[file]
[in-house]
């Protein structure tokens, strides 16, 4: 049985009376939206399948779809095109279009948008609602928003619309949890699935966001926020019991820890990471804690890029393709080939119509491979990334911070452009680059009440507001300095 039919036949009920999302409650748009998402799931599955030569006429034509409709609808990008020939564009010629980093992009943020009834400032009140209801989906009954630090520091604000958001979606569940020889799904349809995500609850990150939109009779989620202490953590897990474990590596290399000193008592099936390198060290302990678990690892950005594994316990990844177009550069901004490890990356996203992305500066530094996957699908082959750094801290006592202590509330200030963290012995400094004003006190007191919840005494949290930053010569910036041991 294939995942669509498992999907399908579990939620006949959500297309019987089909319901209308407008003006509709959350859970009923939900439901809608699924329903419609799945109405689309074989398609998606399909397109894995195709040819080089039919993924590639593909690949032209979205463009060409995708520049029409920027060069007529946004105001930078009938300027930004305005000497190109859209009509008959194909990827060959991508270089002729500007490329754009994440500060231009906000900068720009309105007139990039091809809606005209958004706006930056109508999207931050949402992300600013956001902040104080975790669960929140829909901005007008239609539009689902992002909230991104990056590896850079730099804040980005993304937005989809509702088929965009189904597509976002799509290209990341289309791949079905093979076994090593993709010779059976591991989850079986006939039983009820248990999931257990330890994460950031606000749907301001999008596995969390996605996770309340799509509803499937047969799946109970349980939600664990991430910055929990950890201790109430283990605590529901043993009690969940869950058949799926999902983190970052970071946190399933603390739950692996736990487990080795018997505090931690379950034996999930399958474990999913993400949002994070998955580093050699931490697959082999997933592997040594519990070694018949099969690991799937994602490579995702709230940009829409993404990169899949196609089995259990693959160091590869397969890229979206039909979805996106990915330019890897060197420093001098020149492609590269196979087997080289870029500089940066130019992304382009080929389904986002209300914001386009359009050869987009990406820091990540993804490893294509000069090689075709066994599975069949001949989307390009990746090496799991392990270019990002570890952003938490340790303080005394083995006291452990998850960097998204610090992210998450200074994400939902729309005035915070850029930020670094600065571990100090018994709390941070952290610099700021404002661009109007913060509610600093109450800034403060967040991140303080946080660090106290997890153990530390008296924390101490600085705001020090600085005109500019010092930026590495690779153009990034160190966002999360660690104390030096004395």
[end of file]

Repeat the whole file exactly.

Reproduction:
[in-house]
């Protein structure tokens, strides 16, 4: 049985009376939206399948779809095109279009948008609602928003619309949890699935966001926020019991820890990471804690890029393709080939119509491979990334911070452009680059009440507001300095 039919036949009920999302409650748009998402799931599955030569006429034509409709609808990008020939564009010629980093992009943020009834400032009140209801989906009954630090520091604000958001979606569940020889799904349809995500609850990150939109009779989620202490953590897990474990590596290399000193008592099936390198060290302990678990690892950005594994316990990844177009550069901004490890990356996203992305500066530094996957699908082959750094801290006592202590509330200030963290012995400094004003006190007191919840005494949290930053010569910036041991 294939995942669509498992999907399908579990939620006949959500297309019987089909319901209308407008003006509709959350859970009923939900439901809608699924329903419609799945109405689309074989398609998606399909397109894995195709040819080089039919993924590639593909690949032209979205463009060409995708520049029409920027060069007529946004105001930078009938300027930004305005000497190109859209009509008959194909990827060959991508270089002729500007490329754009994440500060231009906000900068720009309105007139990039091809809606005209958004706006930056109508999207931050949402992300600013956001902040104080975790669960929140829909901005007008239609539009689902992002909230991104990056590896850079730099804040980005993304937005989809509702088929965009189904597509976002799509290209990341289309791949079905093979076994090593993709010779059976591991989850079986006939039983009820248990999931257990330890994460950031606000749907301001999008596995969390996605996770309340799509509803499937047969799946109970349980939600664990991430910055929990950890201790109430283990605590529901043993009690969940869950058949799926999902983190970052970071946190399933603390739950692996736990487990080795018997505090931690379950034996999930399958474990999913993400949002994070998955580093050699931490697959082999997933592997040594519990070694018949099969690991799937994602490579995702709230940009829409993404990169899949196609089995259990693959160091590869397969890229979206039909979805996106990915330019890897060197420093001098020149492609590269196979087997080289870029500089940066130019992304382009080929389904986002209300914001386009359009050869987009990406820091990540993804490893294509000069090689075709066994599975069949001949989307390009990746090496799991392990270019990002570890952003938490340790303080005394083995006291452990998850960097998204610090992210998450200074994400939902729309005035915070850029930020670094600065571990100090018994709390941070952290610099700021404002661009109007913060509610600093109450800034403060967040991140303080946080660090106290997890153990530390008296924390101490600085705001020090600085005109500019010092930026590495690779153009990034160190966002999360660690104390030096004395």